In Kansas, late October and early November means milo harvest time.
“So far it’s been going real well,” said Bob Binder, a farmer from just south of Hays. “My son does the farming. I’m retired, and I help him out. We have a partnership. I think he’s got 330 acres of milo, and we’re about half done.”
A good harvest, Binder said, is no breakdowns, the equipment works well, milo is standing as opposed to laying down, there’s plenty of help, and, of course, good yields are always encouraging.
“Yields this fall are great,” Binder said, “running anywhere from 100 to 125 bushels an acre.”
Many farmers across Kansas are experiencing similar trends. As of Oct. 21, the USDA reported 87% of milo in Kansas reached maturity. That is equal to last year. According to data collected by the USDA and the Kansas State Extension Service, 27% of milo was harvested — that is ahead of last year but less than average. Although the amount harvested is lower, the product is good.
In Plains in Meade County, Jonathan Reazin, the senior location manager for MKC, said about half of the expected milo is in.
“Yield wise, it’s average, nothing spectacular,” Reazin said. “There were less acres planted.”
In central Kansas, yields seem to be up a bit. Adam Butler, the senior location manager for MKC in Groveland, in McPherson County, said their farmer’s milo yield is up a little. This is similar to what farmers like Binder in Hays are seeing.
Milo, also known as sorghum, is grown in what is known as the Sorghum Belt. This includes Colorado, Kansas, Oklahoma, South Dakota and Texas. According to the Sorghum Checkoff Program, in 2018 farmers planted 5.7 million acres of sorghum and harvested 365 bushels. During that harvest, according to the Checkoff Program, Kansas led the pack with 2.8 million acres, followed by Texas with 1.55 million — leaving the other states far below one million acres each.
Brian Witt, the coordinator for Midland Marketing Co-op in Hays, pulled a sample of milo, which was cut just west of Antonio, near Hays. The test weight was 62.6, indicating the load’s milo berry is denser than the average, which normally renders a 56 test weight, Witt said.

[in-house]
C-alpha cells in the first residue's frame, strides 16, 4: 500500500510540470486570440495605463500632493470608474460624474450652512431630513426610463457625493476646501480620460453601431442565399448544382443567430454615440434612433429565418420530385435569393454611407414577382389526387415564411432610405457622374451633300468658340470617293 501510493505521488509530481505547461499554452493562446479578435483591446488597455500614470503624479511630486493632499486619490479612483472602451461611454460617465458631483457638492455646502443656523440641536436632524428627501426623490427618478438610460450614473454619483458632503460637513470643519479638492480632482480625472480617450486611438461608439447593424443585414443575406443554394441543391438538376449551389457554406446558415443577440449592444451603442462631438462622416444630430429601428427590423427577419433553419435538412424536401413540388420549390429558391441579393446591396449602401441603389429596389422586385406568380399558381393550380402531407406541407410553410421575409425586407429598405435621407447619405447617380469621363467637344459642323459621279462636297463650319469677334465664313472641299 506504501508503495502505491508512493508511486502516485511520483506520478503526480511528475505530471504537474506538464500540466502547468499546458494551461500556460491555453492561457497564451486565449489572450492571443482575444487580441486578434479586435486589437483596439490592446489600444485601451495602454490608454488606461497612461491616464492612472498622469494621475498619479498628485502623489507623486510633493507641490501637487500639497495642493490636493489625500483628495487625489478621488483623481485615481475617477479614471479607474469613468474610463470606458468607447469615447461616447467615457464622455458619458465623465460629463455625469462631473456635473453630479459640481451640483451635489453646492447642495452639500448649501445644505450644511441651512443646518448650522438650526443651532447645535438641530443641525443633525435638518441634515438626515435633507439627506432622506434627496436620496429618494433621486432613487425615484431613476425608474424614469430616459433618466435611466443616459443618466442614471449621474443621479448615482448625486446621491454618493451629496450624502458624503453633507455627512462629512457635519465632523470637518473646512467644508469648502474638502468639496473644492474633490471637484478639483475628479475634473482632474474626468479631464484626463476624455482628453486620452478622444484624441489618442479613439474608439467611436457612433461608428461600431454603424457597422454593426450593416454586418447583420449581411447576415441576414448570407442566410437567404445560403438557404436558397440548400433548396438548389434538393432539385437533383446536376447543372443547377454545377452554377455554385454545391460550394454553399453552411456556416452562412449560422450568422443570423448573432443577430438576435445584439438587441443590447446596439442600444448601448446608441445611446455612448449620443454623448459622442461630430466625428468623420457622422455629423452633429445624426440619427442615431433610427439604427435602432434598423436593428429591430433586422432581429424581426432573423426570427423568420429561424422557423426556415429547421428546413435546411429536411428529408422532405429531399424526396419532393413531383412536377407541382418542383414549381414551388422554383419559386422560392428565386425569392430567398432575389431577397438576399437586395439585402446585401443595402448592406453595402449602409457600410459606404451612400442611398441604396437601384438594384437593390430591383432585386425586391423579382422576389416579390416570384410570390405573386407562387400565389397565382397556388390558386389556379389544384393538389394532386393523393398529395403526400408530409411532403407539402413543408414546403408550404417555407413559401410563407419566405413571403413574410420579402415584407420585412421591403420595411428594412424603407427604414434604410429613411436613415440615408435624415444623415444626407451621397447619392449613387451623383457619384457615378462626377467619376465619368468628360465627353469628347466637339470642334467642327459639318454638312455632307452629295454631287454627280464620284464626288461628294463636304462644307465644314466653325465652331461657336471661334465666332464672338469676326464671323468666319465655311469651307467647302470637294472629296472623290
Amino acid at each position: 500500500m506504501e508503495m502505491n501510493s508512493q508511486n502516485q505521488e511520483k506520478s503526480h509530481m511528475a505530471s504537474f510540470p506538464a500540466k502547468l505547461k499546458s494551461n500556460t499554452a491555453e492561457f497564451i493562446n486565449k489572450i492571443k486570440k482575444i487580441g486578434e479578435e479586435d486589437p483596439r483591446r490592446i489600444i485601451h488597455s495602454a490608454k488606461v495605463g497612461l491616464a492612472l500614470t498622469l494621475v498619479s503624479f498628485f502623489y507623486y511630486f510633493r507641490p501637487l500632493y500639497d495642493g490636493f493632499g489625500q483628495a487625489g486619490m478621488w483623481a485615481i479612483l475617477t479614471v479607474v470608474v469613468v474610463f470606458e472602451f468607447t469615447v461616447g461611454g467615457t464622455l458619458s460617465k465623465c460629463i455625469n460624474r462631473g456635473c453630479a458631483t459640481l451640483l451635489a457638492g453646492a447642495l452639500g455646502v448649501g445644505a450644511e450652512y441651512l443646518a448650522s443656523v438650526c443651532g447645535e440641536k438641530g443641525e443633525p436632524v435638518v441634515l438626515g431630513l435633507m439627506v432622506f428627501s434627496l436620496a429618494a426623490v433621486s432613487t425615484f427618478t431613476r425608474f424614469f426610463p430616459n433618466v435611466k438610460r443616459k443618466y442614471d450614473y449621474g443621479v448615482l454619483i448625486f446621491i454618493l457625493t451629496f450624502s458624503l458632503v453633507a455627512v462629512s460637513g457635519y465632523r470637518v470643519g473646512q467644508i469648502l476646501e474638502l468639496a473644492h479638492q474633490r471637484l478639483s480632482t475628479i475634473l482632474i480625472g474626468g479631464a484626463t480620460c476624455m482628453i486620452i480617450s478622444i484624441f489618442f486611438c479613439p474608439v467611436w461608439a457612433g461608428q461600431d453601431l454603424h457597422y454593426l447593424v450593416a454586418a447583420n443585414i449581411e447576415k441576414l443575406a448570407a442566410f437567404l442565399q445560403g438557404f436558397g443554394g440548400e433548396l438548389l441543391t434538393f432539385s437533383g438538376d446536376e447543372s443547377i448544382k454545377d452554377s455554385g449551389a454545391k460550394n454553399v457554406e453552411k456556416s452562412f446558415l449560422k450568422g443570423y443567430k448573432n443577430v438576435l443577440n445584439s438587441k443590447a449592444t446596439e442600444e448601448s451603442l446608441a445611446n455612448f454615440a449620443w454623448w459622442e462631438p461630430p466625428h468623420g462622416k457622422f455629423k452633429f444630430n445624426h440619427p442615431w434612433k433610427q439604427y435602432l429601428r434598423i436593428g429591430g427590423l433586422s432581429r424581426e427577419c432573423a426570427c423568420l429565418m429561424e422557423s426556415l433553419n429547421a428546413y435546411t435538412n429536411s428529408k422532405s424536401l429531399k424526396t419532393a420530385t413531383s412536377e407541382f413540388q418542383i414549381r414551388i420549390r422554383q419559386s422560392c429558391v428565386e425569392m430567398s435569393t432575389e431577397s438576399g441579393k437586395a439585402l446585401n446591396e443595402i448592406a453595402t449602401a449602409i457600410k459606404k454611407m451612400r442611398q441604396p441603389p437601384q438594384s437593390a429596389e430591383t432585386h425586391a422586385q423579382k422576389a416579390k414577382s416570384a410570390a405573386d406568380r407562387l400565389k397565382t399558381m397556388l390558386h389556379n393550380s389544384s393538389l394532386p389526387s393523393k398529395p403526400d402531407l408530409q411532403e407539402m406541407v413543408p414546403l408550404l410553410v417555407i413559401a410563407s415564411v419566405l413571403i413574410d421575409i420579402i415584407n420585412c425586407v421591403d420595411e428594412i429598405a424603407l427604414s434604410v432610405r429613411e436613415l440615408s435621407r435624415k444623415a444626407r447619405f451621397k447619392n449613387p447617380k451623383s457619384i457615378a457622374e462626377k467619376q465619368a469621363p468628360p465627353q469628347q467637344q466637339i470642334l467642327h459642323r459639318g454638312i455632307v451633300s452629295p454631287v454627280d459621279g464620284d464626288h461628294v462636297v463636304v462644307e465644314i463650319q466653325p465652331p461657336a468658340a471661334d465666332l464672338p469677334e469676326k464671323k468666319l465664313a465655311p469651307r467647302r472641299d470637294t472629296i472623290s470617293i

“His moisture was 12.8. That’s good. Under 15 is ideal,” Witt said. “That’s very nice milo.”
As of Oct. 21, the USDA reports milo harvested in Kansas is 9% excellent, 48% good, 28% fair and 37% poor or very poor.
In southern and central Kansas many farmers have harvested corn. The Hays elevator holds about 800,000 bushels and is 80% full.
“The elevator is holding that crop rather than shipping it because there’s strong demand now for milo from area feed mills and ethanol plants,” Witt said. “You can’t put soybeans on the ground. You can’t put corn on the ground, well, we don’t. Milo is the easiest to store on the ground. Just before the elevators fill up, you want to start putting it on the ground so you’ve got other options in case other things go wrong.”
Because Hays has no room for ground storage, Midland Marketing’s Coop in Yocemento, just west of Hays, has a growing pile of milo. According to the Yocemento coordinator, Clint Pfannenstiel, in a little more than two weeks they collected 85,000 bushels of milo. The Yocemento elevator holds 800,000 bushels, and Pfannenstiel has five acres set aside for ground storage.
“We’ve got room for 800,000 to a million bushels on the ground,” Pfannenstiel said. “We’re not shipping any out, we’re shipping out of other locations that don’t have the capability of a ground pile. So our outbound trucks are taking it from elsewhere.”
Pfannenstiel said the trucks coming in are showing yields of 100 to 130 bushels an acre. “That sure beats the 60 bushels an acre that farmers see in drier years,” he said.
Depending on the weather, fall harvest can last up to two months, Witt said. Farmers harvest wheat around the clock, but not milo. It has a shorter cutting period. Farmers have to wait for the sun to dry off the heads and must shut down about an hour after dark.
In north central Kansas, farmers have not harvested much milo yet. Larry Brake, the senior location manager for MKC in Abilene, said because of the spring rains, milo planting was delayed until mid to late June.
“The milo does look good though,” Brake said. “Certainly north of one hundred bushels.”